Back to overview

Model-based cost optimization of a reaction-separation integrated process for the enzymatic production of the rare sugar D-psicose at elevated temperatures

Type of publication Peer-reviewed
Publikationsform Original article (peer-reviewed)
Publication date 2015
Author Wagner Nina, Bosshart Andreas, Wahler Sonja, Failmezger Jurek, Panke Sven, Bechtold Matthias,
Project Process intensification with integrated multi-enzyme systems
Show all

Original article (peer-reviewed)

Journal Chemical Engineering Science
Volume (Issue) 137
Page(s) 423 - 435
Title of proceedings Chemical Engineering Science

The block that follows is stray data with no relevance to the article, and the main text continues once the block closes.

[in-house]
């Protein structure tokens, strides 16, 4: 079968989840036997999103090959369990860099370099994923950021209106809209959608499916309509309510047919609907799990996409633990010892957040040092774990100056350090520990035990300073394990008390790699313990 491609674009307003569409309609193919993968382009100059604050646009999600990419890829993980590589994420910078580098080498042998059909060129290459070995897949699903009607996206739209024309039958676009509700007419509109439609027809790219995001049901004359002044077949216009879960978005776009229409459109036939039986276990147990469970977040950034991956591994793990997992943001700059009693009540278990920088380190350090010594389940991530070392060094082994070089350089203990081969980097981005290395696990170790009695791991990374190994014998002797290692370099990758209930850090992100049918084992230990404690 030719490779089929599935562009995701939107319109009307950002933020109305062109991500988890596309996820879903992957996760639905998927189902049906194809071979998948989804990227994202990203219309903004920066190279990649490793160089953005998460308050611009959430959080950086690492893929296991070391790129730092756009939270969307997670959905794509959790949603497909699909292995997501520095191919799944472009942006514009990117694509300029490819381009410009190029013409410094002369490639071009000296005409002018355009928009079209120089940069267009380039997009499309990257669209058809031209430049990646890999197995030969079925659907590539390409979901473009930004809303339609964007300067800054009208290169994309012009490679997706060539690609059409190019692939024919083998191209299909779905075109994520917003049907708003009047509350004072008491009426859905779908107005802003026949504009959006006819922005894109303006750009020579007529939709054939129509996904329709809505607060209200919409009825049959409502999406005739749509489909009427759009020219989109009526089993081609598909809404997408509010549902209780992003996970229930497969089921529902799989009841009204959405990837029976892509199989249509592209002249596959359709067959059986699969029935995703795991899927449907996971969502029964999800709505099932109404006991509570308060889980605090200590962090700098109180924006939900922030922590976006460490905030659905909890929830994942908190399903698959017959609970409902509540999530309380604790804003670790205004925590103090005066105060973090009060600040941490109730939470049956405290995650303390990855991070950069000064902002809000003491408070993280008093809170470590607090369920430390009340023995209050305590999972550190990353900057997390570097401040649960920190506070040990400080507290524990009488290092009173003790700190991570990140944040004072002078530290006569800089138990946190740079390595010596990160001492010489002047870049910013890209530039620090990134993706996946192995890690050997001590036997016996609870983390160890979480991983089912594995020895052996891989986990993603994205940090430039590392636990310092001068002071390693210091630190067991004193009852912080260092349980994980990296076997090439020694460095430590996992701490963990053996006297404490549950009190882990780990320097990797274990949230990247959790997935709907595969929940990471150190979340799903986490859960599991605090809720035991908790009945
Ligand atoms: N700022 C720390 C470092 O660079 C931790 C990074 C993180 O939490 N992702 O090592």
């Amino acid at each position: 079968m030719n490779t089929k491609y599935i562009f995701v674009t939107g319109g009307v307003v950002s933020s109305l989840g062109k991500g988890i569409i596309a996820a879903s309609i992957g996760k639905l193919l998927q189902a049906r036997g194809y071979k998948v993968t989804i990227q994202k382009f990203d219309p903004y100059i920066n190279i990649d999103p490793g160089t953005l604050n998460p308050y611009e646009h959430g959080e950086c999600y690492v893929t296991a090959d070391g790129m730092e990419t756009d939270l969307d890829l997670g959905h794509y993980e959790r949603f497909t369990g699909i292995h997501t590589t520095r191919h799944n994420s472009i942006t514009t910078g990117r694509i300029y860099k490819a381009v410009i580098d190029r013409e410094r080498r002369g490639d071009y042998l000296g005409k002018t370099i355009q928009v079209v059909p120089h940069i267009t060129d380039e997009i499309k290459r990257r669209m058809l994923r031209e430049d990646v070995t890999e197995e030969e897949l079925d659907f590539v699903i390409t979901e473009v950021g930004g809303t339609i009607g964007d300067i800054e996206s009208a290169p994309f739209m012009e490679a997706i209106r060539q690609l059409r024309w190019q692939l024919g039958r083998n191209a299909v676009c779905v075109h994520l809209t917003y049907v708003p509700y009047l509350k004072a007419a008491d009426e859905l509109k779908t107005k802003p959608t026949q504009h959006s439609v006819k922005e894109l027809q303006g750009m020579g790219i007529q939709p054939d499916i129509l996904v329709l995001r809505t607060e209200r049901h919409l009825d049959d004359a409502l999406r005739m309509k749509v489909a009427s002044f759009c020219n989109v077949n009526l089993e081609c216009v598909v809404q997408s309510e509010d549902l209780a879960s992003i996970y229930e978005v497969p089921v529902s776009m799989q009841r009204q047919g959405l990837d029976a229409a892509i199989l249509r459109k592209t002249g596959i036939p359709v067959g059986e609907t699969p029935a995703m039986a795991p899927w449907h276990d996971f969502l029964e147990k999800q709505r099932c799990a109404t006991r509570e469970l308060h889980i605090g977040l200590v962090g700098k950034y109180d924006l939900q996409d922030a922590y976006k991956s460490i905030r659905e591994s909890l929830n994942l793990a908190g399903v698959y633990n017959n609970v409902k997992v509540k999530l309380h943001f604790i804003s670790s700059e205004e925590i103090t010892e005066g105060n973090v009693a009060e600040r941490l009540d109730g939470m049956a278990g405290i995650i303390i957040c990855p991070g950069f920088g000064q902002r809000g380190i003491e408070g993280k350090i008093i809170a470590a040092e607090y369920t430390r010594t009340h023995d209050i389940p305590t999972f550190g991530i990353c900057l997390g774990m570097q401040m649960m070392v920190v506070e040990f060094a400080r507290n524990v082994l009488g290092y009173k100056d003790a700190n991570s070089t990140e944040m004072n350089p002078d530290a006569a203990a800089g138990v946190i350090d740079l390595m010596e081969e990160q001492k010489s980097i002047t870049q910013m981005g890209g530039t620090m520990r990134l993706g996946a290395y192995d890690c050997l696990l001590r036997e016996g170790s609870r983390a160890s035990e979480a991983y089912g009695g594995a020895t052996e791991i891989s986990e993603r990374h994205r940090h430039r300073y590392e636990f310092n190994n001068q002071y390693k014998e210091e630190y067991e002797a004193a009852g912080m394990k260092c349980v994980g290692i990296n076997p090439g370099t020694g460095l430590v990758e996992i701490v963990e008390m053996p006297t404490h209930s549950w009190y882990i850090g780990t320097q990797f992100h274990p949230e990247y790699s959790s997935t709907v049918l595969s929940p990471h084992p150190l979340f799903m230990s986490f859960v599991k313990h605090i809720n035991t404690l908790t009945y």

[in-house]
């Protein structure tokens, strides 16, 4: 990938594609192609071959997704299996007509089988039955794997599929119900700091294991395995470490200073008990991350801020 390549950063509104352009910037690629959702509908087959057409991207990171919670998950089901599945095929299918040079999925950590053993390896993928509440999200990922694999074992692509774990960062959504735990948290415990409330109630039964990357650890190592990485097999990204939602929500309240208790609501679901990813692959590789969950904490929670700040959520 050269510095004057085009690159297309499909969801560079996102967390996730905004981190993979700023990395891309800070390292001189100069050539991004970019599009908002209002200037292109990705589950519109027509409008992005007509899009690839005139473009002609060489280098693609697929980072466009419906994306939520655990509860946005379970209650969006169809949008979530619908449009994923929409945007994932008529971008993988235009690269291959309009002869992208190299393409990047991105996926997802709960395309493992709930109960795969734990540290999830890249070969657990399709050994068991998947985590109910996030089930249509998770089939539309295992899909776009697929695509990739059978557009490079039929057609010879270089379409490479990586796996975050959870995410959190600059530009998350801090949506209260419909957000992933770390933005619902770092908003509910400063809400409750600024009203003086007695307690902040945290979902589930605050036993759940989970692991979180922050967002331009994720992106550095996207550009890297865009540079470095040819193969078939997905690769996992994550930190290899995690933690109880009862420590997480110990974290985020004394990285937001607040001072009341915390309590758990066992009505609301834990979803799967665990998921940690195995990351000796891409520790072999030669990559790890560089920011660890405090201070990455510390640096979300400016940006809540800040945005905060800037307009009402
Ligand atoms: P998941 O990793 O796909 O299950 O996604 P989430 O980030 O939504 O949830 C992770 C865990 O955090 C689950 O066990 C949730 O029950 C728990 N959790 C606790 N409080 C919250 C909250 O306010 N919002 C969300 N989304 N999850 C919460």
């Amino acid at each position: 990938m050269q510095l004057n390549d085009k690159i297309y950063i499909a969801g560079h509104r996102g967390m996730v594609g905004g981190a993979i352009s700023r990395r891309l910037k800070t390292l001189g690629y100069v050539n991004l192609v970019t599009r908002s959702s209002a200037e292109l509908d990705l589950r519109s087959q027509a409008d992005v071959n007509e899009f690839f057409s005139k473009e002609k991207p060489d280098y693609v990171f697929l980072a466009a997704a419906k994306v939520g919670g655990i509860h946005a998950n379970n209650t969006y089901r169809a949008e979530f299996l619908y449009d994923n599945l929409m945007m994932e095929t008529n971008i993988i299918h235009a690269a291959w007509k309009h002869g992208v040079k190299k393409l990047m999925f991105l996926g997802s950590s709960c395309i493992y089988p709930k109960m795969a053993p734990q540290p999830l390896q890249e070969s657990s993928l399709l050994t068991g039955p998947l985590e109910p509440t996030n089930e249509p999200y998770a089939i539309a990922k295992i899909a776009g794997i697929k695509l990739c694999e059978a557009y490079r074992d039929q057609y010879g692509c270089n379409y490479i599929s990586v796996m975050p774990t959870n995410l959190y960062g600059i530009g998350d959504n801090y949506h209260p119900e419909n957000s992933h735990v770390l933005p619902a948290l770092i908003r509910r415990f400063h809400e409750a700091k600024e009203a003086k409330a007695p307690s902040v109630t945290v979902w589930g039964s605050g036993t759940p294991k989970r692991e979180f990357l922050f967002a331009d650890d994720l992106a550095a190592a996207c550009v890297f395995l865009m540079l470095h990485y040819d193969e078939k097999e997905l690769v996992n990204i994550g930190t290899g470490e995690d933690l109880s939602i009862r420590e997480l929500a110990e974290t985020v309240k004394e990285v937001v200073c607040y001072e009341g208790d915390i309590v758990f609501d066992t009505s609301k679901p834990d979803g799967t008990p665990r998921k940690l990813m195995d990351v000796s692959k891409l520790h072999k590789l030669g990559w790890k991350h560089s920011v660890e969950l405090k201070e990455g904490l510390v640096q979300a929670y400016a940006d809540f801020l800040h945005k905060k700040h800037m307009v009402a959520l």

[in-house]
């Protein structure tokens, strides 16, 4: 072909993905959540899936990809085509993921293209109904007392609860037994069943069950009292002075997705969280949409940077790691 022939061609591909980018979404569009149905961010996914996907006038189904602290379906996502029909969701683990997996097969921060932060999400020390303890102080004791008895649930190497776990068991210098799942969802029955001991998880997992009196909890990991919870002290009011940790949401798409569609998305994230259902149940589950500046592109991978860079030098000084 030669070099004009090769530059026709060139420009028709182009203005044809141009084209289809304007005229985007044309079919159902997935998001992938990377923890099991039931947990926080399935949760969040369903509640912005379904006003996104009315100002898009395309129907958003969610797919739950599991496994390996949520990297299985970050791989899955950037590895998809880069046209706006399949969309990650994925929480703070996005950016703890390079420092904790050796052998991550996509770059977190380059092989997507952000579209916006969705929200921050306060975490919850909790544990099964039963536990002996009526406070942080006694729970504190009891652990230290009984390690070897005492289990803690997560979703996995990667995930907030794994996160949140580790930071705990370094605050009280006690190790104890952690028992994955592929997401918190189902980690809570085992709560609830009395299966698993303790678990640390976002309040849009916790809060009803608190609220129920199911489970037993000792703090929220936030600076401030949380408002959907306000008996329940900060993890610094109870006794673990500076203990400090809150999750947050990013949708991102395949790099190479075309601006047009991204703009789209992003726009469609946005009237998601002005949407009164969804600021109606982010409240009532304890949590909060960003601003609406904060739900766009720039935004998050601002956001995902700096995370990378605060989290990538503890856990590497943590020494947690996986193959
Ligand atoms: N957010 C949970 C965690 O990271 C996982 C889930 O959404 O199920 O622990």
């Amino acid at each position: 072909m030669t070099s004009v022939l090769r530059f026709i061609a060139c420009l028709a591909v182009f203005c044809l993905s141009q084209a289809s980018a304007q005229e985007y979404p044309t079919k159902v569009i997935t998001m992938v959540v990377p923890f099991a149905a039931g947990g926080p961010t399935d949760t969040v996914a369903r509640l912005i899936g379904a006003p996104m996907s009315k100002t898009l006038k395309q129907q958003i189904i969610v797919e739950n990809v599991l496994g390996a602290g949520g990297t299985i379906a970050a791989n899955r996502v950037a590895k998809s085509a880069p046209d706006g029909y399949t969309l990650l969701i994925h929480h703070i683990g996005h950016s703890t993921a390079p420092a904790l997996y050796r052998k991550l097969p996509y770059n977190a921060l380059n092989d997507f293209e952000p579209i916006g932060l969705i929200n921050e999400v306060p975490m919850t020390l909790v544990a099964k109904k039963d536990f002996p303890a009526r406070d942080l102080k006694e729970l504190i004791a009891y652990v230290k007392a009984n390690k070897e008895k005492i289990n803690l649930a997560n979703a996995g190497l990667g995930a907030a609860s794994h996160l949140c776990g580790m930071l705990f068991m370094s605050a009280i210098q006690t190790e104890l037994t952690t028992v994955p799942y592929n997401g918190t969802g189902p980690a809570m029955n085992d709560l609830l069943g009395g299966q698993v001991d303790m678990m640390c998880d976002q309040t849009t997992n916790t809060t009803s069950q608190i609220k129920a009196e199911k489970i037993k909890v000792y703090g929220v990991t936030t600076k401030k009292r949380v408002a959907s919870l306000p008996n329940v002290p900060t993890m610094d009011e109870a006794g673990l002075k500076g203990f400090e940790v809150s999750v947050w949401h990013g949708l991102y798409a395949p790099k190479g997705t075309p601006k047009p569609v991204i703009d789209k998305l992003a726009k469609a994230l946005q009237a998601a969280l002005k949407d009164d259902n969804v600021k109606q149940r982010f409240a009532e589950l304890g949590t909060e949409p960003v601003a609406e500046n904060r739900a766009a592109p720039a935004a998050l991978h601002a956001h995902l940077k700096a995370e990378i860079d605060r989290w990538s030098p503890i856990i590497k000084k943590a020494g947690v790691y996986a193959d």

The integration of biocatalysis with continuous separation of product and substrate constitutes an attractive option for overcoming the intrinsic yield limitation in enzymatic reactions that suffer from an unfavourable position of the equilibrium. One example constitutes the recently established continuous process combining enzymatic epimerization in an enzyme membrane reactor (EMR), simulated moving bed (SMB) chromatography and nanofiltration for the high-yield production of the rare sugar D-psicose from its bulk epimer D-fructose with recycling of the unused epimer to the EMR. Rational optimization of the process concept requires the analysis of the overall process economics on the basis of a process model, accounting for the cost contributions of each involved unit operation. Therefore, we constructed a process model consisting of a continuous stirred tank reactor model with reversible Michaelis-Menten kinetics for representation of EMR operation, a transport-dispersive true moving bed model for representation of SMB operation and an ideal filtration model. As biocatalyst costs are usually strongly depending on the reactor temperature we further established a model-based procedure for characterizing the biocatalyst in terms of operational stability and activation as a function of the reactor operating temperature. In order to confirm the design procedure a highly productive run was implemented on our existing lab-scale plant allowing for 2.3 kg of D-psicose per L of SMB column volume and day and 4.5 kg D-psicose per g enzyme and day producing D-psicose at high purity (≈ 98%) and in remarkable yield (96 %). Next, we performed a comprehensive analysis of the process in terms of suitable reactor temperatures based on a multi-objective function addressing the cost contributions of the biocatalyst, the SMB stationary phase, desorbent and the substrate. As expected, the enzyme biocatalyst cost were found to have a major impact on the overall process costs and therefore were minimal at the lowest investigated EMR temperatures, at which almost no enzyme degradation occurred. However, the corresponding slow reaction kinetic translated into very large EMR residence times and strongly reduced purity (84%) in the recycling stream of the SMB. In contrast, at high temperatures in the EMR the main costs could be attributed to the biocatalyst. Overall, this resulted in an optimum operating point at which the reactor is running highly productive (i.e. short residence times and almost no reflux of unconverted substrate from the SMB). The simulated process yield was generally very high (> 94%).